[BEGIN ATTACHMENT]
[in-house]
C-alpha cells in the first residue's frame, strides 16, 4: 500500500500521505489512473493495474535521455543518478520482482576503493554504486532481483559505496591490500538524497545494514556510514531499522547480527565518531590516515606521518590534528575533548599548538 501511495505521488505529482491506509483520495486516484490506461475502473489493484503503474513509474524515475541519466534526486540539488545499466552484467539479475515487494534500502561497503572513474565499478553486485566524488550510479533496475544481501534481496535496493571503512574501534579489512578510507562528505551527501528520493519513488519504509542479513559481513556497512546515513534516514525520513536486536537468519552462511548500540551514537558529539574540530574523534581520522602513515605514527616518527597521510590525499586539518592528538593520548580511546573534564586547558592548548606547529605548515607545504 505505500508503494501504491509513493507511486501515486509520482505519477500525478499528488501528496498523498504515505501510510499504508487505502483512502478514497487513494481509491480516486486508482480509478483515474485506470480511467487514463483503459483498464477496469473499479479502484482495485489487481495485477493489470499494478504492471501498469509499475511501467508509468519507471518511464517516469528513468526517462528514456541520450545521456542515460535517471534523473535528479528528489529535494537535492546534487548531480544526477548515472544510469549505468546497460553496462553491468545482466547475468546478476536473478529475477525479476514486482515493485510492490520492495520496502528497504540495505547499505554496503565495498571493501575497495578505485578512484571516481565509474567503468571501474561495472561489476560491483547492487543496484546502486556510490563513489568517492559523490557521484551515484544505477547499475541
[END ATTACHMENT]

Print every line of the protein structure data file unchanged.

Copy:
[in-house]
C-alpha cells in the first residue's frame, strides 16, 4: 500500500500521505489512473493495474535521455543518478520482482576503493554504486532481483559505496591490500538524497545494514556510514531499522547480527565518531590516515606521518590534528575533548599548538 501511495505521488505529482491506509483520495486516484490506461475502473489493484503503474513509474524515475541519466534526486540539488545499466552484467539479475515487494534500502561497503572513474565499478553486485566524488550510479533496475544481501534481496535496493571503512574501534579489512578510507562528505551527501528520493519513488519504509542479513559481513556497512546515513534516514525520513536486536537468519552462511548500540551514537558529539574540530574523534581520522602513515605514527616518527597521510590525499586539518592528538593520548580511546573534564586547558592548548606547529605548515607545504 505505500508503494501504491509513493507511486501515486509520482505519477500525478499528488501528496498523498504515505501510510499504508487505502483512502478514497487513494481509491480516486486508482480509478483515474485506470480511467487514463483503459483498464477496469473499479479502484482495485489487481495485477493489470499494478504492471501498469509499475511501467508509468519507471518511464517516469528513468526517462528514456541520450545521456542515460535517471534523473535528479528528489529535494537535492546534487548531480544526477548515472544510469549505468546497460553496462553491468545482466547475468546478476536473478529475477525479476514486482515493485510492490520492495520496502528497504540495505547499505554496503565495498571493501575497495578505485578512484571516481565509474567503468571501474561495472561489476560491483547492487543496484546502486556510490563513489568517492559523490557521484551515484544505477547499475541